Joseph Armstrong had prior to this bought the present Truman Post farm and a narrow strip of land of Mr. Hopkins lying along the east side of Mr. Risdon's lot to enable him to get to the Potsdam road. A log cabin was built on this strip close to the road by Mr. Armstrong. Slight relics of the potato cellar and of the old stone fireplace and chimney may still be seen just over the fence in Mr. Hopkins's pasture. In 1808 Reuben Post purchased the farm and this strip and cabin of Mr. Armstrong. At this time he was living in a cabin on the Chittenden store corner. Truman E. Post tells me that his grandfather built the small frame house now dressed over and used by him as a tenant house in 1809 or 1810. Artemus Kent boarded with Mr. Post in summer of 1810 while clearing his farm across the road from Mr. Post's farm, and with Mr. Risdon in summer of 1812. It is pretty certain that Mr. Post lived in the log house on the Chittenden store corner until he had his small frame house over on the Turnpike ready for occupancy, which is the understanding of his grandson, Truman E.
Mr. Risdon married Amanda, the daughter of Reuben Post, in August, 1811, and moved into the cabin on the Potsdam road, where he lived till 1825 and where his three children were born, when he purchased the betterments of his brother-in-law, Samuel B. Abbott, in a tract on the south side of the Turnpike at the junction of the "Sanford road" with it, where he lived till his death in 1851. No one living, so far as I learn, can recall his living at any other place. A Mr. Rockwell had taken up this tract, as I learn from an old map, prior to Mr. Abbott and built a log house. Harriet Adsit, daughter of Mr. Abbott, born in 1822, so writes me. No one living can remember this log cabin on the Turnpike or ever hearing of it. In a letter written by Mr. Risdon in 1831 to his father, he speaks of having recently built a small frame house, which confirms Mrs. Adsit's recollection, and proves to a moral certainty that his first house on the Turnpike was a log one.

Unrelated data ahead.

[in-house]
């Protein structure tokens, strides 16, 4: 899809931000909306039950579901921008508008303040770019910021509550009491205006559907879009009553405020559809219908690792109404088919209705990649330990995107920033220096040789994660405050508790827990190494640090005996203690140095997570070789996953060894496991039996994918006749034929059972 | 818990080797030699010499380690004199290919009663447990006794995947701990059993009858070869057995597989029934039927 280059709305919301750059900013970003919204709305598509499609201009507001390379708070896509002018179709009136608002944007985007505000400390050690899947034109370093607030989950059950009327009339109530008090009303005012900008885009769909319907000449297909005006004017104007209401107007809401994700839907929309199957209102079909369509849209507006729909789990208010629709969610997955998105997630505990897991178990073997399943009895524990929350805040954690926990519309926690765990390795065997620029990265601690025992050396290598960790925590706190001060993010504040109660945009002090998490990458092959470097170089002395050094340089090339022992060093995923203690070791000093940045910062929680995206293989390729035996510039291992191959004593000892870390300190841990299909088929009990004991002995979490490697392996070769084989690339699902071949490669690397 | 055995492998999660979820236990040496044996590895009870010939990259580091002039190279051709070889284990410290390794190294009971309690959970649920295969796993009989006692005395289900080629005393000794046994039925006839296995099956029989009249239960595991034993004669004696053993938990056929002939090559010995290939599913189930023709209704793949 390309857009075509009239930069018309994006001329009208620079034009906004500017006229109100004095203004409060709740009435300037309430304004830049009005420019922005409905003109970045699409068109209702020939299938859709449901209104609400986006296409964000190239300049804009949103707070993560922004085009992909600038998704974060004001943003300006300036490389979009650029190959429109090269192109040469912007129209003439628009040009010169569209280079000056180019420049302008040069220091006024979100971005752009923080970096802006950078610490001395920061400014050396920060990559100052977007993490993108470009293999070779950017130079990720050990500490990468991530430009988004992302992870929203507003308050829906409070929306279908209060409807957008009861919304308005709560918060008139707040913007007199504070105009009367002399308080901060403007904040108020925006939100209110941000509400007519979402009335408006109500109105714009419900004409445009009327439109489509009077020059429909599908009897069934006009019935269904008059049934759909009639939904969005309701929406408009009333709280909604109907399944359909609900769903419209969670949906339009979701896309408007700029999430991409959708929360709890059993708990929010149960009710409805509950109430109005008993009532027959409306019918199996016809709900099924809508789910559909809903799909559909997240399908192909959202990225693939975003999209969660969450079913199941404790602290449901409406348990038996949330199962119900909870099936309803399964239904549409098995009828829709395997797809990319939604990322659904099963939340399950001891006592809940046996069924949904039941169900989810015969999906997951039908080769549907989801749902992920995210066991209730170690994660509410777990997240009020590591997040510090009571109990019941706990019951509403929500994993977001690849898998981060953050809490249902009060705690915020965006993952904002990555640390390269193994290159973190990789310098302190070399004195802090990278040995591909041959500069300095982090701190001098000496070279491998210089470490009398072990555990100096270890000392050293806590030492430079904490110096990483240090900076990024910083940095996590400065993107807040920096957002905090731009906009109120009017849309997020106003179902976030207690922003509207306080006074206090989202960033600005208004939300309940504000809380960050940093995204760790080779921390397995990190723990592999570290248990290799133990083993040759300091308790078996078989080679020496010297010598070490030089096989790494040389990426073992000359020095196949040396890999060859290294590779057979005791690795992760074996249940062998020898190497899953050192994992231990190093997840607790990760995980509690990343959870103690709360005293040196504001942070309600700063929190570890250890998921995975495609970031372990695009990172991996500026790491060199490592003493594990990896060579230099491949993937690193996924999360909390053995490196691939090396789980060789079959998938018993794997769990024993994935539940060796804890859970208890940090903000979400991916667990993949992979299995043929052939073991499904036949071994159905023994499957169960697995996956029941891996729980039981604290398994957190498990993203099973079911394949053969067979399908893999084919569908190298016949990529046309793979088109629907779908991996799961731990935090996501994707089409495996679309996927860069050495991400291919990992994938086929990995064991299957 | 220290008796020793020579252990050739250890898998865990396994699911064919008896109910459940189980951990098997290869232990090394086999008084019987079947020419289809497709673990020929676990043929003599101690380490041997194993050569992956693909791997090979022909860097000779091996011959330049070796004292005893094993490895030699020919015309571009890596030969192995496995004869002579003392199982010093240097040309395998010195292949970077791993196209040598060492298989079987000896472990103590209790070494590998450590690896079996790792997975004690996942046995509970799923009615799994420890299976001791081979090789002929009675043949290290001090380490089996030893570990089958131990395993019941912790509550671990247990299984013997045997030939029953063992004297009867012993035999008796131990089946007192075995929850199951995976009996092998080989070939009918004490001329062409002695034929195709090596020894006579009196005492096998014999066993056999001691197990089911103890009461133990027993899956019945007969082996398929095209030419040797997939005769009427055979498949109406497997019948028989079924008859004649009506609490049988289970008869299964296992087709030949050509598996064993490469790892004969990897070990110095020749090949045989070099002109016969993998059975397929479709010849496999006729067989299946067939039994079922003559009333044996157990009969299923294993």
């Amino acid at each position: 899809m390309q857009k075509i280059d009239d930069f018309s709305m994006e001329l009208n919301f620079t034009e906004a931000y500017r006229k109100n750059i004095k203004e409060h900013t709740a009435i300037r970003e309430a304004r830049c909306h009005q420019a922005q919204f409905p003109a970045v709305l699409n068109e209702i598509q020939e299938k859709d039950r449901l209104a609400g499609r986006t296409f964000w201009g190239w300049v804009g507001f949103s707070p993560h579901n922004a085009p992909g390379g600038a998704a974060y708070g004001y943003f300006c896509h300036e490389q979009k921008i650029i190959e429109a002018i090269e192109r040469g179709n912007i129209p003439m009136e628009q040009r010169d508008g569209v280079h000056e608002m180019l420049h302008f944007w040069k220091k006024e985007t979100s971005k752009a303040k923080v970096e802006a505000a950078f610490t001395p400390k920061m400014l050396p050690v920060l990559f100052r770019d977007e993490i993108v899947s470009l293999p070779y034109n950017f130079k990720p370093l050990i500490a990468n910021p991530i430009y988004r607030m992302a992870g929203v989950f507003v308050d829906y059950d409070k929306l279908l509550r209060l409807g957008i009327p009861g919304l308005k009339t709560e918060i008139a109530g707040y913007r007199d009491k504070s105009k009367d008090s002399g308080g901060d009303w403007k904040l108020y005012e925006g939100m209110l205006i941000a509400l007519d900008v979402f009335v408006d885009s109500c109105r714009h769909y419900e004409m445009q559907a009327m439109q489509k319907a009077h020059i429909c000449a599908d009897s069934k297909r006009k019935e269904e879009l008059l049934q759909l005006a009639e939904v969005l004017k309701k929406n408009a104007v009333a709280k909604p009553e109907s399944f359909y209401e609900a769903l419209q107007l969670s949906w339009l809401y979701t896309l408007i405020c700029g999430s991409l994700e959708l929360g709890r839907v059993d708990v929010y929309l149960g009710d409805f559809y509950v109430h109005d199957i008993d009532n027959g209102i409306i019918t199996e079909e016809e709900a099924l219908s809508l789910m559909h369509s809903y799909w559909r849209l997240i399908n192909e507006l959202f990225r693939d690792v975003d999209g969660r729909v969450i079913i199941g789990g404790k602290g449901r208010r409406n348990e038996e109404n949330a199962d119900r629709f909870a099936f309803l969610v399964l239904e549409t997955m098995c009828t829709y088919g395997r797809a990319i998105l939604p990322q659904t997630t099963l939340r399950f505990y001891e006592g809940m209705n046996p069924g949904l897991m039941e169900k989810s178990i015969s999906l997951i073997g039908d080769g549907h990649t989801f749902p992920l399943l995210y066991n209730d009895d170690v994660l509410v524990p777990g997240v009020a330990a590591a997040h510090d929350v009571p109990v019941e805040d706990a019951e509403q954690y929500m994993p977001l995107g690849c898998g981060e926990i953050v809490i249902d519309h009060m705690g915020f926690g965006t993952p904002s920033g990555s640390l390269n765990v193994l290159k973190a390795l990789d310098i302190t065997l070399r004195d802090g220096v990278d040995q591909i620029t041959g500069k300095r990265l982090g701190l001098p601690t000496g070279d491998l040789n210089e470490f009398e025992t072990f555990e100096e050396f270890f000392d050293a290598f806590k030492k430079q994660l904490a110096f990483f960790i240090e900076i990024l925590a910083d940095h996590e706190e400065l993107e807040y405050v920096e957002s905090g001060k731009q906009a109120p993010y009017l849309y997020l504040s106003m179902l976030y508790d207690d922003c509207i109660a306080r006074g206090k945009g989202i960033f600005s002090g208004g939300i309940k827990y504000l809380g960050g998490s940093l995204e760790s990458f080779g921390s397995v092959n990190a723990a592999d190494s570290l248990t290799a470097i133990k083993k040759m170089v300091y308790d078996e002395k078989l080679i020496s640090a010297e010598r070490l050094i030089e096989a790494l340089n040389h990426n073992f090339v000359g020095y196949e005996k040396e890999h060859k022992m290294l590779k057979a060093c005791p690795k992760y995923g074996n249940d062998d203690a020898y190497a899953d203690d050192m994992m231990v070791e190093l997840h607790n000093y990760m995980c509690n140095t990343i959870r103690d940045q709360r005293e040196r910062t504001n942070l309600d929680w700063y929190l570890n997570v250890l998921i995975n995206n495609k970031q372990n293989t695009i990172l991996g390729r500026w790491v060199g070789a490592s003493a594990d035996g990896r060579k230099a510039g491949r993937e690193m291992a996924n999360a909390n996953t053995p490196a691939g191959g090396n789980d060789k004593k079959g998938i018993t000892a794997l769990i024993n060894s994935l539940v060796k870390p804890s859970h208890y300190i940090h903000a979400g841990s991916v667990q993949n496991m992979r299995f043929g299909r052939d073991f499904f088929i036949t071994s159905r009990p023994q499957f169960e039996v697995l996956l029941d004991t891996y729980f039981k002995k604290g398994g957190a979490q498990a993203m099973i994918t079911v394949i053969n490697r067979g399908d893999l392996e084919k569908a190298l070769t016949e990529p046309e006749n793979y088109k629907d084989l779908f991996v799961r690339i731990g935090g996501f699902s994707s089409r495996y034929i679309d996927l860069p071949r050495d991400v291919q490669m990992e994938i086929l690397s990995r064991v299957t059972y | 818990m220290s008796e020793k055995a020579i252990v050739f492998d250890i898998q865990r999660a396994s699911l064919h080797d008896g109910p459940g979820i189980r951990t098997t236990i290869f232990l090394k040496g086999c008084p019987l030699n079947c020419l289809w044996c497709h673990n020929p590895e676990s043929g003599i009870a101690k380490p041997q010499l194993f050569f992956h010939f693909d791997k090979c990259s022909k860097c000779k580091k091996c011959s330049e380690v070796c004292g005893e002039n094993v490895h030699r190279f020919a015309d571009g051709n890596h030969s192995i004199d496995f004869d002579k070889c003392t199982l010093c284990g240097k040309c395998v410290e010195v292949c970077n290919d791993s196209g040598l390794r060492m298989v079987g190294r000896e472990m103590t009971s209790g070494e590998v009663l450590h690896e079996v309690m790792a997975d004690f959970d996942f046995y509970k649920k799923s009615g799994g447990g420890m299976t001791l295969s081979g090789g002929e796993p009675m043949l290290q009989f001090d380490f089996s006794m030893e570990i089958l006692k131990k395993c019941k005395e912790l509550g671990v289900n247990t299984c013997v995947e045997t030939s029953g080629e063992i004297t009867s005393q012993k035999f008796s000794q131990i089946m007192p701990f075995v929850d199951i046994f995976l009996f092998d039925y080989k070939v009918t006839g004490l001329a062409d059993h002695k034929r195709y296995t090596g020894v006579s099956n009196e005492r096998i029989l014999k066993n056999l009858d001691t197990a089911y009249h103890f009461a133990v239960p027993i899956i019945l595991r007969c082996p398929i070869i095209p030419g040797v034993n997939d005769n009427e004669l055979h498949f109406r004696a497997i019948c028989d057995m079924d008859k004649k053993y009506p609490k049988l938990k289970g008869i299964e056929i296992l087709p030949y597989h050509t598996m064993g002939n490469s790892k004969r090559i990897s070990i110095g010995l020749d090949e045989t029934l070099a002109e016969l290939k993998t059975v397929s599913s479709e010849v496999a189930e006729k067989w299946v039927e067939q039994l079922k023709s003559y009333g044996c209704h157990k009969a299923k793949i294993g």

Mr. Risdon, as I learn from many people who knew him and well remember him, was a most worthy citizen and exemplary man. He was town clerk from 1813 to 1833 and town sealer for many years. He was naturally a reader and student and possessed a bright, discriminating mind. As a writer he was easy, clear, graceful and interesting, which his writings show even in these days of culture. The tribute paid by him to his wife on her death is a prose ode in graceful diction, feeling and tenderness, and the letters to Eliphalet Brush can hardly be improved. But a small per cent of the college men of today can surpass this man of the log cabin and forest in ease, grace and diction in composition.
He early took up surveying as we learn from Mr. Hopkins's old account book, no doubt learning the rudiments of that art from Roswell Hopkins and his son Benjamin, who seemed to understand it more or less. A little later he became sub or local agent for William Short, the proprietor of the Short Tract and also for Mr. Lenox. His old arithmetic, now held and prized by his granddaughter, Mrs. Susan Capell, is a curiosity. It was written with a pen in 1803, just a hundred years ago. It has coarse paper covers with an example under each heading or subject, with very little explanation. The lad of to-day would be disgusted and throw it aside. The bounds of many of the farms of Hopkinton were run and established by him.
He stood about six feet in height, rather slim of build, well proportioned, brown or darker hair, cleanly shaven, clear complexion, somewhat ruddy, quiet, modest and reserved. In figure, complexion, way and bearing his daughter Clarinda greatly resembled him.
His health was poor for many years, and for the last eight or ten years of his life he was, most of the time, confined to his bed.
The diary which he wrote and kept, it is plain to gather, was never intended for publication. Such a thought never entered his head. Had he had that in mind what a history and story of those early times would he have given us. However, as it is, he did, without intending it, give us many facts, dates of death and other events which are nowhere else told, and quite a picture of the early days in Hopkinton, for which I am sure all are deeply grateful. Had three children: